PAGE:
Other common names: African Black Millipede; African Giant Black Millipede; Giant African Millipede; Tanzanian Giant Millipede; AGB
Scientific name: Archispirostreptus gigas
The African Giant Black Millipede, is one of the largest millipedes and is found throughout East Africa, where its is found under rotting leaves and wood.
The African Giant Black Millipede is a popular exotic pet. They have long “worm like” bodies that are segmented. An AGB's leg total can vary from 100-300 legs, because every time they molt, more segments are added, thus adding more legs.
Appearance / health:
The African Giant Black Millipede is possibly the largest millipede species and can grow up to 11 inches in length. Coloration is usually a dark brown or black color.
Behavior / temperament:
African Giant Black Millipedes are calm and docile. They are non-aggressive and can be handled without a worry as they do not bite or sting. However, they do secrete a liquid in defense to predators that could cause an allergic reaction or irritant in some people. A simple wash with soap and water is sufficient to clean this liquid. These are the best millipedes to start with for beginners, but make a cool addition to anyone’s collection whether beginner or expert.
These millipedes are communal, so tank size will depend on how many are being housed together. Generally, a tank twice as long and twice as wide as the largest millipede should be used. This could be anything from a 5, 10, or 20 gallon or more tank. Babies can live in other smaller containers until large enough for an adult enclosure.
Temperatures should stay between 70-85F with humidity levels of 75-80%. Substrate is best as a mix of peat moss and potting soil, between 3-5 inches deep. This substrate should be kept moist. A water dish is not needed if misting the tank regularly. Tank décor such as twigs, leaf litter, moss and other items may be added if desired.
Babies and adults alike should be offered bananas, tomatoes, lettuce, cucumbers, and other fruits and vegetables. Their diet should also have calcium supplements, which can be found at nearly any pet store.
If enclosure temperatures and size are correct, millipedes will almost certainly breed on their own in captivity with no help from the keeper.
gentle docile, marvel, nice easy pets, elegant creatures, Gentle Giant, super safe
yellow liquid, unpleasent fliuds
environment damp, dont bite, humid, shiny black exoskeleton, tiny maroon legs
Kinda creppy but also really cool
These guys were weird. No way around it, we loved them but also, sjdhvo;asuvh;ofsavh;ofsh. While my brother would handle them I could never move myself to touch them. One thing about millipedes that could be annoying to some people is that, as they grow, so should their cage. Unless you purchase an extra large cage when they're a baby, as they grow you will need to make sure that their cage grows with them. They also need a controlled warm temperature in their enclosure, along with lots of humidity. Their diet is rather easy, consisting of fruits and veggies and thankfully they're a great pet to have if you have the habit of not using your produce as soon as you probably should. At least with our millipede, the more overripe, or even rotten the food the better. They're definitely not for the faint of heart but they're also a rather chill and easy to take care of pet. You may scare away some of your fainter of heart friends, but hey, chances are your millipede is cooler than them anyways. .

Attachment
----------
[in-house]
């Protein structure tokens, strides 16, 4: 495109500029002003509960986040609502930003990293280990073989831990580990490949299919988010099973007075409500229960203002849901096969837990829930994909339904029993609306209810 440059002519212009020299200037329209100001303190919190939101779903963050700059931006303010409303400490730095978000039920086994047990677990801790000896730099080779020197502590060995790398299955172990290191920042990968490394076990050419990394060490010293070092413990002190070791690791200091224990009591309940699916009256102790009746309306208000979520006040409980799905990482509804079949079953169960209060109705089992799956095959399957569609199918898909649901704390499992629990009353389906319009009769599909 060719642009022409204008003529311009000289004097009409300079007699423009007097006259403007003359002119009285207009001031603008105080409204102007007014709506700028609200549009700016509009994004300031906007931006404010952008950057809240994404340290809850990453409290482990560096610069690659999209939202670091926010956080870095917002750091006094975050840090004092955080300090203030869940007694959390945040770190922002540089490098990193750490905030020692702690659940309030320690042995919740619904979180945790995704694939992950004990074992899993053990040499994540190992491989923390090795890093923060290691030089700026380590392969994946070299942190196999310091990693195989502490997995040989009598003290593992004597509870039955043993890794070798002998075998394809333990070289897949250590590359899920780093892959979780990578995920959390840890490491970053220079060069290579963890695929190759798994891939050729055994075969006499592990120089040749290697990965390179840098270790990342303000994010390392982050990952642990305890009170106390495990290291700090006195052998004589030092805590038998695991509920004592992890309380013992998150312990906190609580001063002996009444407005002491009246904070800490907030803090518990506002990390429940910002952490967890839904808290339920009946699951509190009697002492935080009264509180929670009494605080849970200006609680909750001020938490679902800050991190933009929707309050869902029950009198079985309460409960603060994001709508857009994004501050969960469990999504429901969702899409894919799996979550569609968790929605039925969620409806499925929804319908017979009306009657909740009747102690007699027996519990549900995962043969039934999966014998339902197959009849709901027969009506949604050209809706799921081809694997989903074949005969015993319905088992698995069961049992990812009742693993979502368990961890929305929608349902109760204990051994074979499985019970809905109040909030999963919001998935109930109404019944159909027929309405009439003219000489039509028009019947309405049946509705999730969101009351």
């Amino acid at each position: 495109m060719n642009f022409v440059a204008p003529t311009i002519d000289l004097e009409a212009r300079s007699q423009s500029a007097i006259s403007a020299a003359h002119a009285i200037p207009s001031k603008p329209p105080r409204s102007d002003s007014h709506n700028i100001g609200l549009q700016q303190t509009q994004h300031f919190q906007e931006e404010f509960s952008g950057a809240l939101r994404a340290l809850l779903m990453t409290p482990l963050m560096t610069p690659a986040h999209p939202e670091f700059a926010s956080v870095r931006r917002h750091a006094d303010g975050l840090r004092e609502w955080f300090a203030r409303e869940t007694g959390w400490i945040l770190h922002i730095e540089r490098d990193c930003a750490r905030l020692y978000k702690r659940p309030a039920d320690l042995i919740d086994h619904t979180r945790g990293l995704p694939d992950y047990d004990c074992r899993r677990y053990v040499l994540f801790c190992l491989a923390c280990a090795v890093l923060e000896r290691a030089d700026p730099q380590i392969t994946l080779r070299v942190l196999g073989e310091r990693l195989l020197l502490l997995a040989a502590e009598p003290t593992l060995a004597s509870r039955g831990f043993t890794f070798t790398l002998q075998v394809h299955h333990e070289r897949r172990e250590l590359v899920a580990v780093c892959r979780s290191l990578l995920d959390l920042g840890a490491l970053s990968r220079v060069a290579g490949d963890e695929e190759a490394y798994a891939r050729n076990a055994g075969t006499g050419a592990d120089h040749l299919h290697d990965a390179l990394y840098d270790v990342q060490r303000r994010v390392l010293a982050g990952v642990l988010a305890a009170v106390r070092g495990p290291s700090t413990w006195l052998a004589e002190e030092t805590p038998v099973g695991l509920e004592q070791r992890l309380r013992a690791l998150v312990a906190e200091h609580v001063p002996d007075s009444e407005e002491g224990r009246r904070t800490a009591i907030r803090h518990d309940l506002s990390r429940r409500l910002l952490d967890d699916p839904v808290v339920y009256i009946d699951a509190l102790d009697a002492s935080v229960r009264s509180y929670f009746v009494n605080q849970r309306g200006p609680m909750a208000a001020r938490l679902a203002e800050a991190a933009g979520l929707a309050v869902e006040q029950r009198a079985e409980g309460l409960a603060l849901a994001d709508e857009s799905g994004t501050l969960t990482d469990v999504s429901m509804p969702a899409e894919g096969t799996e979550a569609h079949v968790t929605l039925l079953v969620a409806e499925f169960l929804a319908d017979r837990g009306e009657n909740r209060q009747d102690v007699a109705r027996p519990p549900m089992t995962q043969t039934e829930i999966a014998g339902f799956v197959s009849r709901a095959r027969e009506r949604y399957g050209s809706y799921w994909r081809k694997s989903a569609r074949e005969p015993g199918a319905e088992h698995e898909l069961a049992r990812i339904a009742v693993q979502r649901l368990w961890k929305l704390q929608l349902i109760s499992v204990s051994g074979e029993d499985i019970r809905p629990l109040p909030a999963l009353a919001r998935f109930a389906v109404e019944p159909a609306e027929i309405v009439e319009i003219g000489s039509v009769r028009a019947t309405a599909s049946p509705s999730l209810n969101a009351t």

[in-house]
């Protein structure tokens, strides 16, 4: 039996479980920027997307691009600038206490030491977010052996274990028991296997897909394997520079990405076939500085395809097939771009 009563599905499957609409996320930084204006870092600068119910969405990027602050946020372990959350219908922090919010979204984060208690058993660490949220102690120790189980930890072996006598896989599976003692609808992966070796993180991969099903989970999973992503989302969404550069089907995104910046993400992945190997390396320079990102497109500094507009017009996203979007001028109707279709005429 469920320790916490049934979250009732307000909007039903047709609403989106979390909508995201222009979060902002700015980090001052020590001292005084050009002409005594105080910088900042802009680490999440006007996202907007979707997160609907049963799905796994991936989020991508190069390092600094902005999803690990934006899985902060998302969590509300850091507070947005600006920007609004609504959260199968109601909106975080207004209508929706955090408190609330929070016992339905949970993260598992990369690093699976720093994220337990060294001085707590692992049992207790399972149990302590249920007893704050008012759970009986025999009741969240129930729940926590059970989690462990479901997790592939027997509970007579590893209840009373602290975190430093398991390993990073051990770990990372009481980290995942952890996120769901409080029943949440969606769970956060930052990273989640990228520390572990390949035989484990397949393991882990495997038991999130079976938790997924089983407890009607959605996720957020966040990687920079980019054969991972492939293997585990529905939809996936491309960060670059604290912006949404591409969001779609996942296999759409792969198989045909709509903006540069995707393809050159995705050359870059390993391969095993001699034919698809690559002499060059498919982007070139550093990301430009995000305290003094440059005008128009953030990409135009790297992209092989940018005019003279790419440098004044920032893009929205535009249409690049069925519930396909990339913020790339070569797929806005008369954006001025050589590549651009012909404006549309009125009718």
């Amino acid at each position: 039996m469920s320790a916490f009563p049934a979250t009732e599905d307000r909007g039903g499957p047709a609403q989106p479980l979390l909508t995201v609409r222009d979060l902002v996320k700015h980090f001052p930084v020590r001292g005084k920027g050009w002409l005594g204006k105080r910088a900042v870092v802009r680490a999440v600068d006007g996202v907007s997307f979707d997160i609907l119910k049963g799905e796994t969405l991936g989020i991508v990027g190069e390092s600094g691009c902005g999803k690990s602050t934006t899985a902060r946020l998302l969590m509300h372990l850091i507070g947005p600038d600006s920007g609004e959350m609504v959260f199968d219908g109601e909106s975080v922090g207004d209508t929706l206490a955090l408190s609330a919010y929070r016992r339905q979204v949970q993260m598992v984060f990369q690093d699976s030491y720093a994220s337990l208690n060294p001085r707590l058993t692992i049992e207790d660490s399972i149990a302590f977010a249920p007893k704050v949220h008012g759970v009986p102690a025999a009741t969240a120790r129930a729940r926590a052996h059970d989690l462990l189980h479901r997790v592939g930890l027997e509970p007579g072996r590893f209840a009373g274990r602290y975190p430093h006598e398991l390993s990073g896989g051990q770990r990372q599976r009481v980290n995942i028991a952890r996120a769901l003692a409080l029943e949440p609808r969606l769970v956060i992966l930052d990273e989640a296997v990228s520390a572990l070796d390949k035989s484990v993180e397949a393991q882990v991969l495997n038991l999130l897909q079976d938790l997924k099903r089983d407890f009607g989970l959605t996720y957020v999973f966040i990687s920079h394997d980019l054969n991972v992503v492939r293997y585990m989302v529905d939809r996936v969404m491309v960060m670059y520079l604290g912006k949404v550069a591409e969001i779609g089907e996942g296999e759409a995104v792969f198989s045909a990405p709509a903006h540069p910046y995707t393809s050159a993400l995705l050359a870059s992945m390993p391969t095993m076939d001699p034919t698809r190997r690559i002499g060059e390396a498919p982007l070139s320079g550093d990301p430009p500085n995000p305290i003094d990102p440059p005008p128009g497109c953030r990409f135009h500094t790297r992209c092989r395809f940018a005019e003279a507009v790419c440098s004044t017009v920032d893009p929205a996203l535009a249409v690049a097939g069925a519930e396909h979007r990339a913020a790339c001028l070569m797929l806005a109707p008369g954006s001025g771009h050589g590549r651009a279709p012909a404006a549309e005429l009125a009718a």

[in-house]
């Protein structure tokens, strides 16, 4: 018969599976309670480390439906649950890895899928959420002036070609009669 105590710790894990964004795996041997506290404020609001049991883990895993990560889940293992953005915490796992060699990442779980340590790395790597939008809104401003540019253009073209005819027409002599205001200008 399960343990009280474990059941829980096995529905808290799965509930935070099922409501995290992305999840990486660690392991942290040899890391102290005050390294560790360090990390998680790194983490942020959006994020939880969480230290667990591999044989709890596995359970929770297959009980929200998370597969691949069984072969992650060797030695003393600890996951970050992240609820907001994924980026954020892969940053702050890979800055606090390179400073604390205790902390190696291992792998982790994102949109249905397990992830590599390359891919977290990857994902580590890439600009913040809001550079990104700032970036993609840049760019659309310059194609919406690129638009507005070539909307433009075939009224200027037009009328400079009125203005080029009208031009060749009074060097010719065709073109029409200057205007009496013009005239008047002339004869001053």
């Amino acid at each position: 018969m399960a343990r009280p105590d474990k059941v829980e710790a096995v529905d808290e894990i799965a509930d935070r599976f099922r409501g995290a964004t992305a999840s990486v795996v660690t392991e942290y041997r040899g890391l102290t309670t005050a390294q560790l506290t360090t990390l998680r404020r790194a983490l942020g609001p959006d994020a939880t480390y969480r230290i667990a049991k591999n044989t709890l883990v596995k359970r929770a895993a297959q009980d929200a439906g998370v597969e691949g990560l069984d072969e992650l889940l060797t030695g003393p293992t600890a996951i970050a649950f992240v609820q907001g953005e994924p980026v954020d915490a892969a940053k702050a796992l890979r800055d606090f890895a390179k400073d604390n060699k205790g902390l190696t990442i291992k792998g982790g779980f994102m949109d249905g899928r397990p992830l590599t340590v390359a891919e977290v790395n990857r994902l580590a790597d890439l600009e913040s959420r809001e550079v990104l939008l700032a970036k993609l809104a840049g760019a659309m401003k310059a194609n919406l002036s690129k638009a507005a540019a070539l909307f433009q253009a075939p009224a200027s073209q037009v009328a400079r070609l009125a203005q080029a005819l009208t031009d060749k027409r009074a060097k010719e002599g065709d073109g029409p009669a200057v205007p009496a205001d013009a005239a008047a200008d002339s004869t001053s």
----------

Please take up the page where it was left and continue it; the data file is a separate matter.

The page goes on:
From Daphne Petty Jan 13 2019 11:44PM
African Giant Black Millipede
In South Africa the African Giant Black Millipede is called a shongololo. They are fascinating and funny little animals that here can grow up to 30cm long. They are ancient invertebrates that are completely herbivorous and will do very well on a diet of fruit and veggies. I would recommend keeping these in long shallow containers so that they don't climb too high and the accidentally fall. They are mainly terrestrial but will try their luck in climbing anything that they can. They are relatively easy to keep but they require a large amount of space and a heating pad on one side if you really want them to thrive and live a long time in captivity. A great specie of invertebrate and one of my favorite animals to see in nature..
From RobWedderburn Jan 30 2016 3:49AM
All those feet make them speedy
I hardly got to know the millipedes before on died and was eaten by the other, who then managed to escape and was never seen again! I secretly fear that it is still roaming around our house, waiting to pounce...
All in all, I was disappointed by the millipedes because I hardly got to see them whilst we had them! They were incredibly beautiful and truly fascinating, but they didn't last long with us, which is a great shame..
From sarahstanden Jan 8 2015 7:12AM